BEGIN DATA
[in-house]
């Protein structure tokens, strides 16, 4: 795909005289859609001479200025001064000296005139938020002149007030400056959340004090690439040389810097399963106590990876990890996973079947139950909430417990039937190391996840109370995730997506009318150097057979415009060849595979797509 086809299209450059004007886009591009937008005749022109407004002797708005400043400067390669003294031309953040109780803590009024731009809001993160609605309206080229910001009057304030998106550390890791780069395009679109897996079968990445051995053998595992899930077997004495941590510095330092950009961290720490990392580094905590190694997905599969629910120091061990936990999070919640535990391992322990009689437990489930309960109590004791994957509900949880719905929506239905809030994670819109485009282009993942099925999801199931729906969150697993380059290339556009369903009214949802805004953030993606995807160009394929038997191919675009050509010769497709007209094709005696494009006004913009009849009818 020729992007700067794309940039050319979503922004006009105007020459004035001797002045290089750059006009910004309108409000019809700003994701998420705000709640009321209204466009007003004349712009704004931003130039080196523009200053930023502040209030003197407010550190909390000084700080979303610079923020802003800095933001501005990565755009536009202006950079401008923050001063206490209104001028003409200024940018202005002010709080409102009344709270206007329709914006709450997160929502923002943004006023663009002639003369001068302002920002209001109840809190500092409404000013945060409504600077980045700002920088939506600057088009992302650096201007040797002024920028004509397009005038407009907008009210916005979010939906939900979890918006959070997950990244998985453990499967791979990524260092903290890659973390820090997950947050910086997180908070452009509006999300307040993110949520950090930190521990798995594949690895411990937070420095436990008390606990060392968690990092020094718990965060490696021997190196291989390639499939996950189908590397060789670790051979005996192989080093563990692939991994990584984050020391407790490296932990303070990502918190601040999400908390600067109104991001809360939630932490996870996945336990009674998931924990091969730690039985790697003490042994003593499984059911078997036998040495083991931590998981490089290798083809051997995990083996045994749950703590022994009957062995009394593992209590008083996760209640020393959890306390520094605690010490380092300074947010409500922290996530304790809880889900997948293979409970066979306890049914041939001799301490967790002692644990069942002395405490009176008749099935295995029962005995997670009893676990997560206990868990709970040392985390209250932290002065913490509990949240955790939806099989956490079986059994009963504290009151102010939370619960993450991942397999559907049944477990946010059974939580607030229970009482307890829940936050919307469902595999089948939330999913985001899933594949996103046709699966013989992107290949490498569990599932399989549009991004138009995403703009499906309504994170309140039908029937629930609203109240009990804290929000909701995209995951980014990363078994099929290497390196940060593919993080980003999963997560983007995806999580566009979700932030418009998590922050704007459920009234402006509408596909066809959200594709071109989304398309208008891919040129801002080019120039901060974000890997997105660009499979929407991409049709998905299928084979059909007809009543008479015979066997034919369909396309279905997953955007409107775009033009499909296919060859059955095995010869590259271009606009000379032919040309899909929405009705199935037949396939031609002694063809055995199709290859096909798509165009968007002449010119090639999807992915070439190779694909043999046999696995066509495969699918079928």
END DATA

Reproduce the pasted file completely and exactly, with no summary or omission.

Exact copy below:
[in-house]
């Protein structure tokens, strides 16, 4: 795909005289859609001479200025001064000296005139938020002149007030400056959340004090690439040389810097399963106590990876990890996973079947139950909430417990039937190391996840109370995730997506009318150097057979415009060849595979797509 086809299209450059004007886009591009937008005749022109407004002797708005400043400067390669003294031309953040109780803590009024731009809001993160609605309206080229910001009057304030998106550390890791780069395009679109897996079968990445051995053998595992899930077997004495941590510095330092950009961290720490990392580094905590190694997905599969629910120091061990936990999070919640535990391992322990009689437990489930309960109590004791994957509900949880719905929506239905809030994670819109485009282009993942099925999801199931729906969150697993380059290339556009369903009214949802805004953030993606995807160009394929038997191919675009050509010769497709007209094709005696494009006004913009009849009818 020729992007700067794309940039050319979503922004006009105007020459004035001797002045290089750059006009910004309108409000019809700003994701998420705000709640009321209204466009007003004349712009704004931003130039080196523009200053930023502040209030003197407010550190909390000084700080979303610079923020802003800095933001501005990565755009536009202006950079401008923050001063206490209104001028003409200024940018202005002010709080409102009344709270206007329709914006709450997160929502923002943004006023663009002639003369001068302002920002209001109840809190500092409404000013945060409504600077980045700002920088939506600057088009992302650096201007040797002024920028004509397009005038407009907008009210916005979010939906939900979890918006959070997950990244998985453990499967791979990524260092903290890659973390820090997950947050910086997180908070452009509006999300307040993110949520950090930190521990798995594949690895411990937070420095436990008390606990060392968690990092020094718990965060490696021997190196291989390639499939996950189908590397060789670790051979005996192989080093563990692939991994990584984050020391407790490296932990303070990502918190601040999400908390600067109104991001809360939630932490996870996945336990009674998931924990091969730690039985790697003490042994003593499984059911078997036998040495083991931590998981490089290798083809051997995990083996045994749950703590022994009957062995009394593992209590008083996760209640020393959890306390520094605690010490380092300074947010409500922290996530304790809880889900997948293979409970066979306890049914041939001799301490967790002692644990069942002395405490009176008749099935295995029962005995997670009893676990997560206990868990709970040392985390209250932290002065913490509990949240955790939806099989956490079986059994009963504290009151102010939370619960993450991942397999559907049944477990946010059974939580607030229970009482307890829940936050919307469902595999089948939330999913985001899933594949996103046709699966013989992107290949490498569990599932399989549009991004138009995403703009499906309504994170309140039908029937629930609203109240009990804290929000909701995209995951980014990363078994099929290497390196940060593919993080980003999963997560983007995806999580566009979700932030418009998590922050704007459920009234402006509408596909066809959200594709071109989304398309208008891919040129801002080019120039901060974000890997997105660009499979929407991409049709998905299928084979059909007809009543008479015979066997034919369909396309279905997953955007409107775009033009499909296919060859059955095995010869590259271009606009000379032919040309899909929405009705199935037949396939031609002694063809055995199709290859096909798509165009968007002449010119090639999807992915070439190779694909043999046999696995066509495969699918079928």